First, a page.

FIG. 6 is a flowchart illustrating an operation of a UE according to the first and second exemplary embodiments of the present invention;

FIG. 7 is a block diagram illustrating a structure of an E-RAN according to the first and second exemplary embodiments of the present invention;

FIG. 8 is a flowchart illustrating an operation of an E-RAN according to the first and second exemplary embodiments of the present invention;

FIG. 9 is a block diagram illustrating a structure of an E-CN according to the first and second exemplary embodiments of the present invention;

FIG. 10A is a flowchart illustrating an operation of an E-CN according to the first exemplary embodiment of the present invention;

FIG. 10B is a flowchart illustrating an operation of an E-CN according to the second exemplary embodiment of the present invention;

FIG. 11 is a block diagram illustrating a structure of a GGSN according to a preferred exemplary embodiment of the present invention;

FIG. 12 is a flowchart illustrating an operation of a GGSN according to the first exemplary embodiment of the present invention; and

FIG. 13 is a message flow diagram illustrating a handover process according to a third exemplary embodiment of the present invention.

Throughout the drawings, the same drawing reference numerals will be understood to refer to the same elements, features and structures.

DETAILED DESCRIPTION OF EXEMPLARY EMBODIMENTS

The matters defined in the description such as a detailed construction and elements are provided to assist in a comprehensive understanding of the embodiments of the invention. Accordingly, those of ordinary skill in the art will recognize that various changes and modifications of the embodiments described herein can be made without departing from the scope and spirit of the invention. Also, descriptions of well-known functions and constructions are omitted for clarity and conciseness.

FIG. 3 illustrates the nodes participating in a handover procedure between an E-UMTS system and a legacy UMTS system according to an exemplary embodiment of the present invention.

Referring to FIG. 3, for example, a UE 310, which is connected to an E-UMTS system 370 and is receiving the service provided from a PDN 390 such as the IP network, is now moving to access a UMTS system 380 to receive service therefrom. The UE 310 is moving from the E-UMTS system 370 to the UMTS system 380 in the handover area where it can receive signals from both the E-UMTS system 370 and the UMTS system 380. For example, the forward/reverse transmission path for packet data changes from an old path of UE (310)-E-RAN (320)-E-CN (330)-PDN (390) to a new path of UE (310)-RNC (340)-SGSN (350)-GGSN (360)-PDN (390) or to another new path of UE (310)-RNC (340)-SGSN (350)-E-CN (330)-PDN (390) after the handover.

As another example, the UE 310, which is connected to the UMTS system 380 and is receiving the service provided from the PDN 390, is now moving to access the E-UMTS system 370 to receive service therefrom. Herein, the UE 310 is moving from the UMTS system 380 to the E-UMTS system 370 in the handover area where it can receive signals from both the E-UMTS system 370 and the UMTS system 380. According to an exemplary implementation, the forward/reverse transmission path for packet data changes from an old path of UE (310)-RNC (340)-SGSN (350)-GGSN (360)-PDN (390) to a new path of UE (310)-E-RAN (320)-E-CN (330)-PDN (390) after the handover.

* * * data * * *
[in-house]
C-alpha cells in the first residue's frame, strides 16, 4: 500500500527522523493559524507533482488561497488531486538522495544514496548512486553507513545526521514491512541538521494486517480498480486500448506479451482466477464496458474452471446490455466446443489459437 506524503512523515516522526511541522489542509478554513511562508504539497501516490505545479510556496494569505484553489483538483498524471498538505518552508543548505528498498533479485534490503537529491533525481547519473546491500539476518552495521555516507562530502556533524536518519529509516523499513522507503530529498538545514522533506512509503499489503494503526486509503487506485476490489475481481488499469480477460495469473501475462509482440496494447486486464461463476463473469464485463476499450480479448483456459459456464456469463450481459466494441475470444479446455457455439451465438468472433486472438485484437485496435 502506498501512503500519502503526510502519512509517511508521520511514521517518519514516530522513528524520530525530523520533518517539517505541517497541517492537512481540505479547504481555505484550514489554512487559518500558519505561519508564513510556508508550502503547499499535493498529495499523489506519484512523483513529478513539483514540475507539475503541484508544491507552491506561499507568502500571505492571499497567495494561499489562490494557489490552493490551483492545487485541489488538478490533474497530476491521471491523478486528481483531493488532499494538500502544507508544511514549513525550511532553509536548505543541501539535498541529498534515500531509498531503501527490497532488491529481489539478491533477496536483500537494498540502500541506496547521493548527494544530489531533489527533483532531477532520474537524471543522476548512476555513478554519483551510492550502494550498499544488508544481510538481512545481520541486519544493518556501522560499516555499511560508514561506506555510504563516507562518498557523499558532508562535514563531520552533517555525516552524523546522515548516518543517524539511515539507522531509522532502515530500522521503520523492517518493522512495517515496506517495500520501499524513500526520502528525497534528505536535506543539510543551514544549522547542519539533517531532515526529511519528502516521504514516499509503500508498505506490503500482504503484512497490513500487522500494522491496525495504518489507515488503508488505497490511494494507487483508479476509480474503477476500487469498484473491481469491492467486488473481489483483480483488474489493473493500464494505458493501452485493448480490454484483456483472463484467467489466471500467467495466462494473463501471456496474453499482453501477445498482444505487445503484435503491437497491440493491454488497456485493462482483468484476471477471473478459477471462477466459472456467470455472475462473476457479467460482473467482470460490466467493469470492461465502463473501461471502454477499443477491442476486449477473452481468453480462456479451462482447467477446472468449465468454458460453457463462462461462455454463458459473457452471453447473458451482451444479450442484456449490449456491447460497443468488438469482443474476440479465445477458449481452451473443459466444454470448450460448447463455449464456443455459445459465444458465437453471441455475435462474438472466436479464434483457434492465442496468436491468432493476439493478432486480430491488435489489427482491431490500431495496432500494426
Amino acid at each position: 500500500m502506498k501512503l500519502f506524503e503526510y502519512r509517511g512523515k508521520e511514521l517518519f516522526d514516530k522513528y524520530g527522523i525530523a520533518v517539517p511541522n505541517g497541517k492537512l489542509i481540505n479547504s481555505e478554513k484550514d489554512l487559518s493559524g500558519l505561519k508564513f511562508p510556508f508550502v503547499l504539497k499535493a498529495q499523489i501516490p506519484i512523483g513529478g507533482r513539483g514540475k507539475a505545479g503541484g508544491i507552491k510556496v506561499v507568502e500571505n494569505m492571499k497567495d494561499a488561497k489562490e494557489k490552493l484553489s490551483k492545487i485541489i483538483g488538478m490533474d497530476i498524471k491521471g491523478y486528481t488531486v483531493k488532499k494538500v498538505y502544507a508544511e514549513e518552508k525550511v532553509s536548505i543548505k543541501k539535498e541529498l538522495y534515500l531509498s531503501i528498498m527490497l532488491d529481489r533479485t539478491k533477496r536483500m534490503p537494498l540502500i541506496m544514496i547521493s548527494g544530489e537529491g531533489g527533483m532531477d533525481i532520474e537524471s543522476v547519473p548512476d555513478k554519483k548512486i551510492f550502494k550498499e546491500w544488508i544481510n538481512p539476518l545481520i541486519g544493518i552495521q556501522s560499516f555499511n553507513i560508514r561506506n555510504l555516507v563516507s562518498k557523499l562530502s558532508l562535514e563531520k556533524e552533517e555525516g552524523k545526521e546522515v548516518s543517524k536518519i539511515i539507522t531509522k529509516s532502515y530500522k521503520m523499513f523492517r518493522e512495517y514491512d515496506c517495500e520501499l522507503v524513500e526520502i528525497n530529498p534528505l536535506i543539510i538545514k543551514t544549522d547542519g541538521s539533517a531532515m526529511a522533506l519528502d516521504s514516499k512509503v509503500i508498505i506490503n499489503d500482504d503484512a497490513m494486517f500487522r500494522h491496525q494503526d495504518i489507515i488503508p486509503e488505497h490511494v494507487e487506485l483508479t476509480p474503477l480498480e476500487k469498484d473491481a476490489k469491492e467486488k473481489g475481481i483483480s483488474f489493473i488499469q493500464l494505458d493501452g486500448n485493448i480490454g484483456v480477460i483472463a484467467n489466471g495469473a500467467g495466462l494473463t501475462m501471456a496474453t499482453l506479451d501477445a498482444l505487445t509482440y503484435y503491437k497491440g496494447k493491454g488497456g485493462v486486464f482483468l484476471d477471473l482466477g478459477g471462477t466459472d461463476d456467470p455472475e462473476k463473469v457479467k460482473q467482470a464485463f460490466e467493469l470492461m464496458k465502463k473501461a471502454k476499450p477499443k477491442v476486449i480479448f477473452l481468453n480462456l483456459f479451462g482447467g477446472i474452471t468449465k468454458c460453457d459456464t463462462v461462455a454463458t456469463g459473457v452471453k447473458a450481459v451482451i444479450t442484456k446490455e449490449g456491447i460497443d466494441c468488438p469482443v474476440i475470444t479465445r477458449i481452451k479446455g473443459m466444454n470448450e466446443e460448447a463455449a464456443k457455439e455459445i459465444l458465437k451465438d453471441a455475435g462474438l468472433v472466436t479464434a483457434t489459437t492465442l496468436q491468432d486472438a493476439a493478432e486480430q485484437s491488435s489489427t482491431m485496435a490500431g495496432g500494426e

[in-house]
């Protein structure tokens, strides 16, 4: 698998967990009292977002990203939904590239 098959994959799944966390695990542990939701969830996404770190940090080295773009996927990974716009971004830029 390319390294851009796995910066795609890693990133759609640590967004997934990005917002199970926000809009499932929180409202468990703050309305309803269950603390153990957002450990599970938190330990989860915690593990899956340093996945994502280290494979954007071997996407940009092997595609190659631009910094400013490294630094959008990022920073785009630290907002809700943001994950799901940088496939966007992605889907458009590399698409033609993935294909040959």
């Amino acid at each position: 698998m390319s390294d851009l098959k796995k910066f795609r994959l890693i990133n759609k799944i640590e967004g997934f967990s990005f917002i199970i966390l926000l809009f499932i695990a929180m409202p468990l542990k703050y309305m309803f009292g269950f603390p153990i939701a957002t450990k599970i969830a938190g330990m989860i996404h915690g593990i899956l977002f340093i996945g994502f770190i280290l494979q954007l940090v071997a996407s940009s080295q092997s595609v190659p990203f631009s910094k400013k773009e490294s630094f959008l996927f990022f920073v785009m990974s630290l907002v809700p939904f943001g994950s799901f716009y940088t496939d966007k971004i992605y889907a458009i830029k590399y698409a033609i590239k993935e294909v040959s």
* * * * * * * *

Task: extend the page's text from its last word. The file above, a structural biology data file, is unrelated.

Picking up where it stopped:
In FIG. 3, Node B(s) between the RNC 340 and the UE 310 in the UMTS system 380, and Node B(s) between the E-RAN 320 and the UE 310 in E-UMTS system 370 are not closely related to an operation of an exemplary embodiment of the present invention. To facilitate heterogeneous handover, the E-CN 330 may have connections 365 and 355 between the GGSN 360 and the SGSN 350.

A first exemplary embodiment of the present invention sets up a tunnel between the E-CN 330 and the GGSN 360 and transmits user data through the tunnel so that the UE 310 may use its old IP address even after the handover. According to the first exemplary embodiment of the present invention, the data transmission path of FIG. 3 is given as PDN (390)-E-CN (330)-GGSN (360)-SGSN (350)-RNC (340)-UE (310) after the handover. Inter-node signaling for handover can advantageously support inter-system handover without modification of the SGSN and the RNC of the legacy UMTS system, by making the best use of the messages for an inter-SGSN Serving Radio Network System (SRNS) relocation procedure defined in the legacy UMTS system.

FIG. 4A illustrates a handover process according to a first exemplary embodiment of the present invention. Herein, the prefixes ‘s’ and ‘t’ attached to a name of each of the nodes indicate Source and Target, respectively.

Referring to FIG. 4A, in step 410, a UE 401 connected to an E-UMTS system measures quality information such as received power level or received signal strength of a UMTS system. The UE 401 sends a Measurement report message including the quality information of the UMTS system to an E-RAN 402. In step 411, the E-RAN 402 determines whether to perform inter-RAT handover. After determining to perform inter-RAT handover, the E-RAN 402 sends a Handover required message to an E-CN 403 in step 412. The Handover required message includes ‘Source RNC to Target RNC transparent container’ used in an SRNS relocation process of the legacy UMTS system, and a desired target cell ID. That is, the E-RAN 402 configures the ‘Source RNC (402) to Target RNC (406) transparent container’ such that a target RNC 406 can understand it.

The transparent container is used for inter-SGSN relocation. Even though the transparent container is forwarded from a source RNC to a target RNC via a core network, the core network does not open the container to check its contents. The following information is included in the ‘Source RNC to Target RNC transparent container’: RRC container, Iu interface's number (for example, ‘1’ indicates Iu-PS), relocation type (always set to UE involved), integrity protection/encryption information, target cell ID, trace recording session info, and Multimedia Broadcast/Multicast Service (MBMS) Linking info. The RRC container may include an RRC message provided from the UE 401, such as a Measurement report message.